Another point is that studies have proven that glaucoma patients have a common genetic factor that makes them more susceptible to HP infection . In addition, the toxic substances secreted by HP may affect glaucoma and cause antibody-induced apoptosis that leads to inflammation in the retrobulbar region . But the most likely mechanism of connection is an autoimmune reaction. In this way, the anti-HP antibody may cross the blood-aqueous humor barrier, condense in the aqueous humor and cause or aggravate glaucomatous damage .
As mentioned, there are various studies on the relationship between HP and Glaucoma and its types, including POAG. For example, some studies have a confirming role in this connection and investigate the condition of Glaucoma with the treatment of Helicobacter pylori. In a study by Shahram Ala et al., it was stated that HP eradication treatment might positively affect glaucoma management. The study results showed that intraocular pressure decreased significantly after HP eradication treatment in the intervention group. At the same time, this was not the case in the control group that was not treated with HP . The same result was obtained in another study by Kountouras with a smaller amount .
Other studies have documented a higher prevalence of HP in POAG. These studies concluded that HP infection is much more common in patients with primary open-angle glaucoma [19, 40]. In another study conducted by Tsolaki et al., a positive correlation was found between HP infection and dementia, HP infection and glaucoma, and also between dementia and glaucoma . However, some studies reported conflicting results. For example, one study reported that HP infection and seropositivity for Cag-A virus strains carrying HP were not significantly associated with any type of glaucoma . In this context, a meta-analysis study has also been conducted, which, similar to the results of the present study, showed a statistically significant relationship between HP infection and Glaucoma, and further analysis showed that this positive relationship is only observed in POAG and NTG patients, which were consistent with the results of the study. But the mentioned study did not find an association between HP and PXFG . But in the present study, there was also a relationship between HP and PXFG. Another meta-analysis study conducted in 2020 by Doulberis et al. examined the relationship between active HP infection and glaucoma. The results of this study also showed that the overall relationship between HP infection and Glaucoma was statistically significant. However, the degree of heterogeneity between the results of the studies was high. Also, in Doulberis et al. study, there was only a relationship between HP, POAG, and NTG but not PEG. Regarding the effect of geographic location, similar to our research, it was found that people living in European countries with glaucoma are more exposed to HP infection .
The current study had strong points compared to previous meta-analysis studies, including that the last field meta-analysis  was conducted in 2020 and on seventeen studies. After that, other case-control and cohort studies investigated the relationship between HP and glaucoma, which were added to the present meta-analysis. There was no heterogeneity in the results obtained in pooled cohort studies, which is a strong point compared to the previous investigation. The heterogeneity after combining the case-control studies was higher in pooled case-control analyses than in the cohort studies. This can be attributed to selecting cases and controls from a common source or using tools with different methods to identify the desired outcome. Also, in addition to OR, meta-analysis RR was calculated.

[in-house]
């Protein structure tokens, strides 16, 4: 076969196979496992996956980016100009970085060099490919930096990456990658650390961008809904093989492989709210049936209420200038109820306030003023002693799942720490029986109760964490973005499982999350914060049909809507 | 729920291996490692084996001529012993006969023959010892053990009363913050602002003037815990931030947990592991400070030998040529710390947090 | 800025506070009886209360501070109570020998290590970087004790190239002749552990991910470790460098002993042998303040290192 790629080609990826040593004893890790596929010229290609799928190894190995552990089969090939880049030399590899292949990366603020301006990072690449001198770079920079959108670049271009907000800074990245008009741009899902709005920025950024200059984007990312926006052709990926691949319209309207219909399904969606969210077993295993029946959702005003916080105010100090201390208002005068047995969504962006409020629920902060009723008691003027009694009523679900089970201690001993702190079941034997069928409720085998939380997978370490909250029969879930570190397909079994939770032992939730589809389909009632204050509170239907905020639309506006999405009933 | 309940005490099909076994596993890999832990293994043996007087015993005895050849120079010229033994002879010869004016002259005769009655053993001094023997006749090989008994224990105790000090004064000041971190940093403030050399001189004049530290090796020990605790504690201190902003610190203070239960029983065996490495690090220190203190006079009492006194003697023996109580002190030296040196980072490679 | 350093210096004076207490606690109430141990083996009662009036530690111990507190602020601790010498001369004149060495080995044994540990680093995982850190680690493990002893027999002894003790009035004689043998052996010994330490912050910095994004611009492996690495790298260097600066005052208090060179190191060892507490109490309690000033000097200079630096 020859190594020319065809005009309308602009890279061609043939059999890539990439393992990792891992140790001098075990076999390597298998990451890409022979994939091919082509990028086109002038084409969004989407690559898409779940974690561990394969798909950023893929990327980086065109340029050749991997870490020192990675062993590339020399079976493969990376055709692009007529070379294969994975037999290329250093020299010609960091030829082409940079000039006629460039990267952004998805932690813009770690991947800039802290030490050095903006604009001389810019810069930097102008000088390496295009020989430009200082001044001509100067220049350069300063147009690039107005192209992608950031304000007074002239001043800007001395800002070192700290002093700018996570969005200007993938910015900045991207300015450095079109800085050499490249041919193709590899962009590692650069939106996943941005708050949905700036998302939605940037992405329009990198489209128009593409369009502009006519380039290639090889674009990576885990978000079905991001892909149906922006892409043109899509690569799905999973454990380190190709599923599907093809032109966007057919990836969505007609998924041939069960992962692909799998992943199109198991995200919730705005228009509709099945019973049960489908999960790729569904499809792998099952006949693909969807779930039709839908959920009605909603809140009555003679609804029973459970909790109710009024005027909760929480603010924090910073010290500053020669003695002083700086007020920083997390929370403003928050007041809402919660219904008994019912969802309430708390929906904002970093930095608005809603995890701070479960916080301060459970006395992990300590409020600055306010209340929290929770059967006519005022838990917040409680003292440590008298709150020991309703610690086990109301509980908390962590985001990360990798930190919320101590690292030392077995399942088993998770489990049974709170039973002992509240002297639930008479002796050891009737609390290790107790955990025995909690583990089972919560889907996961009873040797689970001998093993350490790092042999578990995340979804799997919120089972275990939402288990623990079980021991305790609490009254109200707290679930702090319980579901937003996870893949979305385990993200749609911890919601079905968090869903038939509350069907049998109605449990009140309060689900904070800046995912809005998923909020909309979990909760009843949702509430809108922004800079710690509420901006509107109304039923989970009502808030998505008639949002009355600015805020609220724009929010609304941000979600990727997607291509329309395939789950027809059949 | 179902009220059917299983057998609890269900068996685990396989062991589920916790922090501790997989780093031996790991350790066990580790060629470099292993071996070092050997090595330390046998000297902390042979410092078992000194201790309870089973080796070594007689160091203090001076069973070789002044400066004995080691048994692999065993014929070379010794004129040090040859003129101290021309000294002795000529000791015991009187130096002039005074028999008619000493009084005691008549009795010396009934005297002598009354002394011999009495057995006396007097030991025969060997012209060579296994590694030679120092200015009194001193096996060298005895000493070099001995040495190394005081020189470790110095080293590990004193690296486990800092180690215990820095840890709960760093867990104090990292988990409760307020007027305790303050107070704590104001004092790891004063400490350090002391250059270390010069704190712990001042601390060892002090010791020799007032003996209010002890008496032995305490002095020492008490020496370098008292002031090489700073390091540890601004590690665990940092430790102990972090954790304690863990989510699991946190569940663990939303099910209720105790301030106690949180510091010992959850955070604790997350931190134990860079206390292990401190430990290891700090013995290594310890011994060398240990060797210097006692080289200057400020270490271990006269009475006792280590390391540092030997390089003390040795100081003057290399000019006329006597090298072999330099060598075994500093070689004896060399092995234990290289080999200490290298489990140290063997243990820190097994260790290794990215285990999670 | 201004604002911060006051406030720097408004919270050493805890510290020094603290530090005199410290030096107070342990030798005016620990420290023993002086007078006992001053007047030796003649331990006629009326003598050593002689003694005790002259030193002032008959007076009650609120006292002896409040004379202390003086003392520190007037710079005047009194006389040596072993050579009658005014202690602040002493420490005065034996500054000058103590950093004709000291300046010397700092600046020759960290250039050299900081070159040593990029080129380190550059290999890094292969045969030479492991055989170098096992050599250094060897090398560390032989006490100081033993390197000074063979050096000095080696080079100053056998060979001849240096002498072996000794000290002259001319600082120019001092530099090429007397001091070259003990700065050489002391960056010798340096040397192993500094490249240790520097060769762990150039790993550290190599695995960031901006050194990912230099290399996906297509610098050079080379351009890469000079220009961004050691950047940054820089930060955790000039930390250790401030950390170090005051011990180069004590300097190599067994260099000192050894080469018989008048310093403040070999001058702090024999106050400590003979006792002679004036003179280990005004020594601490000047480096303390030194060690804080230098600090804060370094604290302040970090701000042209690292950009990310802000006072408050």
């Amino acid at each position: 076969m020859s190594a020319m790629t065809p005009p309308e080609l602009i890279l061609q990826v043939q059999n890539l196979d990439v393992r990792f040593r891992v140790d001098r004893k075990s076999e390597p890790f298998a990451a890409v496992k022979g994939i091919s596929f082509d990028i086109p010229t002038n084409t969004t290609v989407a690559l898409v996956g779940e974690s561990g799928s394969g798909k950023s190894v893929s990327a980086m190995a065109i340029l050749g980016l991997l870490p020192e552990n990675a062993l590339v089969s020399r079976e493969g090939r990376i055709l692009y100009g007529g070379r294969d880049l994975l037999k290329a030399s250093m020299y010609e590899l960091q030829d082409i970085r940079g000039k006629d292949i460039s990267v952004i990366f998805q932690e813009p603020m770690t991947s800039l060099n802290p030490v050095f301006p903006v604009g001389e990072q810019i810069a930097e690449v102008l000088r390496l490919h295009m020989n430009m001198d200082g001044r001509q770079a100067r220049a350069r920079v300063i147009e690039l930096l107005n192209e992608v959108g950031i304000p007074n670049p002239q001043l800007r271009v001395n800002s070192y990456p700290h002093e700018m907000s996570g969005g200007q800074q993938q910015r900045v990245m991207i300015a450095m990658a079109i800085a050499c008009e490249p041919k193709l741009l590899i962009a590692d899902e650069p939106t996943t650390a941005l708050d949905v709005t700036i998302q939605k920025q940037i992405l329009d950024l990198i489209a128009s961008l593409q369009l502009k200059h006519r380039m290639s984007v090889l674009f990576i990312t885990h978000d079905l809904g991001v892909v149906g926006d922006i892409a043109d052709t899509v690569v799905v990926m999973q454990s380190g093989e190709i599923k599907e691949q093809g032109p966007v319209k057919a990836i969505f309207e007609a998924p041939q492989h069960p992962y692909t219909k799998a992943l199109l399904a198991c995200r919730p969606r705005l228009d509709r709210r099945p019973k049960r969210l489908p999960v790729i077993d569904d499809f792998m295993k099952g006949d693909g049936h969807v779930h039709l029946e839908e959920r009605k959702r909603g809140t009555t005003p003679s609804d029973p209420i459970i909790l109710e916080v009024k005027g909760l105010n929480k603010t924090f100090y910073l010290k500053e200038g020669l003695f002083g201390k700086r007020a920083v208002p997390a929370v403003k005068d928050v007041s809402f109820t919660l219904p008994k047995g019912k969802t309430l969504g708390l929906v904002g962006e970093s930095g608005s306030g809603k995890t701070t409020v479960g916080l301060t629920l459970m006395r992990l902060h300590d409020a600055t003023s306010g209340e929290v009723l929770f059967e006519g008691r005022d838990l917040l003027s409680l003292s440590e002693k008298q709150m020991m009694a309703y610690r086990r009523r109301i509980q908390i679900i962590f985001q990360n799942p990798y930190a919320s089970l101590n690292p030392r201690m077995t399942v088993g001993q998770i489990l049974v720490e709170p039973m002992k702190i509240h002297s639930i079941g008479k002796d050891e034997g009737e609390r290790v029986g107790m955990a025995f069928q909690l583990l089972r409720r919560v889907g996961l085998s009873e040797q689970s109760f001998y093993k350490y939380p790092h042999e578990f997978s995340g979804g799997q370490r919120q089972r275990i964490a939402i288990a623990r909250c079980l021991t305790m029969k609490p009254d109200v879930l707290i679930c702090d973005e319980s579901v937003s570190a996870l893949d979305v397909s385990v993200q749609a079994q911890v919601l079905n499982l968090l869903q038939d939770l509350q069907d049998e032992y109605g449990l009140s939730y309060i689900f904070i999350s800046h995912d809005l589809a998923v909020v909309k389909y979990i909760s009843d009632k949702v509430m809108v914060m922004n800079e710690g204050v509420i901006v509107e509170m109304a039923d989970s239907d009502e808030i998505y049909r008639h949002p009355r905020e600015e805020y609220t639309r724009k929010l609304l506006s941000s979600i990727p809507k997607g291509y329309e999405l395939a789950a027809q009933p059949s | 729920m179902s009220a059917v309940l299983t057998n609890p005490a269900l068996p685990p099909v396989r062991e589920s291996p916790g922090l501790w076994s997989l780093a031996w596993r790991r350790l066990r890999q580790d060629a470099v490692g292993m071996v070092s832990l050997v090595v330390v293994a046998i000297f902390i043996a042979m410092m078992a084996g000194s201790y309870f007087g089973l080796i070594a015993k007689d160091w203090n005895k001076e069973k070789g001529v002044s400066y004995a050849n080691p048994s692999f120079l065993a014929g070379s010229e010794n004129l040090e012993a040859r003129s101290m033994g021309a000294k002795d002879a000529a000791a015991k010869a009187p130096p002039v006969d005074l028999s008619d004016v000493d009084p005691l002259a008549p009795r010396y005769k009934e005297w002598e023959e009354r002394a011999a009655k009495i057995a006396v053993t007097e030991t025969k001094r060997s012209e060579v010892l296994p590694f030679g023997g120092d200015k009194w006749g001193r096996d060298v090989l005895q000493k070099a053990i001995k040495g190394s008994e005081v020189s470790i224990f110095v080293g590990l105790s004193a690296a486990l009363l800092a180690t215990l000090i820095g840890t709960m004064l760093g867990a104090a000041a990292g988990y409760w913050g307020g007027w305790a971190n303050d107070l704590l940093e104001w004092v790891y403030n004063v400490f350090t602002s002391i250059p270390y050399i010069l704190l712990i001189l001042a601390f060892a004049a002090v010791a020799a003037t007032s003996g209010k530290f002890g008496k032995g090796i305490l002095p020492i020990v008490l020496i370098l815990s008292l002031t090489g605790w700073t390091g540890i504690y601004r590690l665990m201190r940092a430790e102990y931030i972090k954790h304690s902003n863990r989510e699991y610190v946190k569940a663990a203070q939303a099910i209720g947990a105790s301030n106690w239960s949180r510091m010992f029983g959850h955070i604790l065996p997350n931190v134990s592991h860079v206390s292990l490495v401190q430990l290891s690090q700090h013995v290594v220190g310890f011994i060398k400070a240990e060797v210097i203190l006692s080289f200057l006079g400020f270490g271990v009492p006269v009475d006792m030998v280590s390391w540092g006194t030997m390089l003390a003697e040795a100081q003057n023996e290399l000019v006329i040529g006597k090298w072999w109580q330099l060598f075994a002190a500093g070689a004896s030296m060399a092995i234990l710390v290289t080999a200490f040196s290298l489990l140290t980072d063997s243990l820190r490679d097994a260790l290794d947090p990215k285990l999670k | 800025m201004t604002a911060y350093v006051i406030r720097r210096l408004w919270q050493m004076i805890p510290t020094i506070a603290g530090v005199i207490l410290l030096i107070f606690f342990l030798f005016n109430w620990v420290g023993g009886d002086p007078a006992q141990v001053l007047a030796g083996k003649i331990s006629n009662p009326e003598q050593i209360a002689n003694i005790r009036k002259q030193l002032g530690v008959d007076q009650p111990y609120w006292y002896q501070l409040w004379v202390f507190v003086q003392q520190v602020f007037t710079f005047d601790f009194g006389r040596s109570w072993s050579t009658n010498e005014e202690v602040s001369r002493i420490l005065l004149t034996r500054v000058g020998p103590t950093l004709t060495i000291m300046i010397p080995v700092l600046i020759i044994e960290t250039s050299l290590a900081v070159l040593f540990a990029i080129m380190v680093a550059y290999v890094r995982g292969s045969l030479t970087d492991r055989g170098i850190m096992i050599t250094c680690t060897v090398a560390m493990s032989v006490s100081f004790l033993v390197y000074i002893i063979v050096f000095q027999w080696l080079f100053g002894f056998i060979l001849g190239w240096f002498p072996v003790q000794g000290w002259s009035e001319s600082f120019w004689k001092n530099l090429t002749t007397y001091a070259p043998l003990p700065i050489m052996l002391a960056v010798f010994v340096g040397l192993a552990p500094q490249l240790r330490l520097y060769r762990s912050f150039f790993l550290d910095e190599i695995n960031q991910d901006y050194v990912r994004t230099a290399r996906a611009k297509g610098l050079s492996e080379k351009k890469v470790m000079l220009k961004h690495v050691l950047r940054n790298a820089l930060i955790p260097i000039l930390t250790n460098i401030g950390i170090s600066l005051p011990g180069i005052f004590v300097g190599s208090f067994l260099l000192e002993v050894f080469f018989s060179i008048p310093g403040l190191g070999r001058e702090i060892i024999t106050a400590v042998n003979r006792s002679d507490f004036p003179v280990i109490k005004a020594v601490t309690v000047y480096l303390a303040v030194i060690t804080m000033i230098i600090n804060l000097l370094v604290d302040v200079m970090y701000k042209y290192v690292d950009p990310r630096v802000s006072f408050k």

In addition to these strengths, the Egger test results showed an evident and significant publication bias in the combination of studies included in our analysis. However, the cutting and filling method did not show publication bias. Nevertheless, despite a comprehensive search of all relevant articles, publication bias is still unavoidable.
The presence of our important confounding variables between glaucoma and Helicobacter pylori may help health policymakers, and clinical professionals make decisions. One of the limitations of this meta-analysis is the lack of subgroup analysis based on confounding variables based on the presence of chronic diseases such as diabetes, HTN, and … or parameters like BMI. This is the need for more reporting of the desired relationship in the present meta-analysis based on these variables in selected primary studies. Future studies should be conducted considering these variables with a large sample size.
The present study provided strong evidence regarding the relationship between HP and Glaucoma. Based on the results of this study, HP is considered a risk factor for Glaucoma, as well as its types, including POAG, NTG, and PXFG. Many factors can cause Glaucoma, and simply by eradicating Helicobacter pylori, we can’t expect that glaucoma will disappear; only perhaps its incidence will decrease. So, further studies and sufficient evidence on a larger scale are needed to show that the elimination of Helicobacter pylori infection positively impacts glaucoma parameters.
The datasets used and analyzed during the current study are available from the corresponding author upon reasonable request.
Excerpta Medica Database
H. Pylori, Helicobacter Pylori
Newcastle Ottawa Scale
Primary Angle-Closure Glaucoma
Primary Open-Angle Glaucoma
Preferred Reporting Items for Systematic Reviews and Meta-Analyses
Retinal Ganglion Cell
Randomized controlled trial
Reactive Oxygen Species
Secondary Angle-Closure Glaucoma
Secondary Open-Angle Glaucoma
Urea Breath Test
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Ezzati Amini, E., Moradi, Y. Association between helicobacter pylori infection and primary open-angle glaucoma: a systematic review and meta-analysis. BMC Ophthalmol 23, 374 (2023). https://doi.org/10.1186/s12886-023-03111-z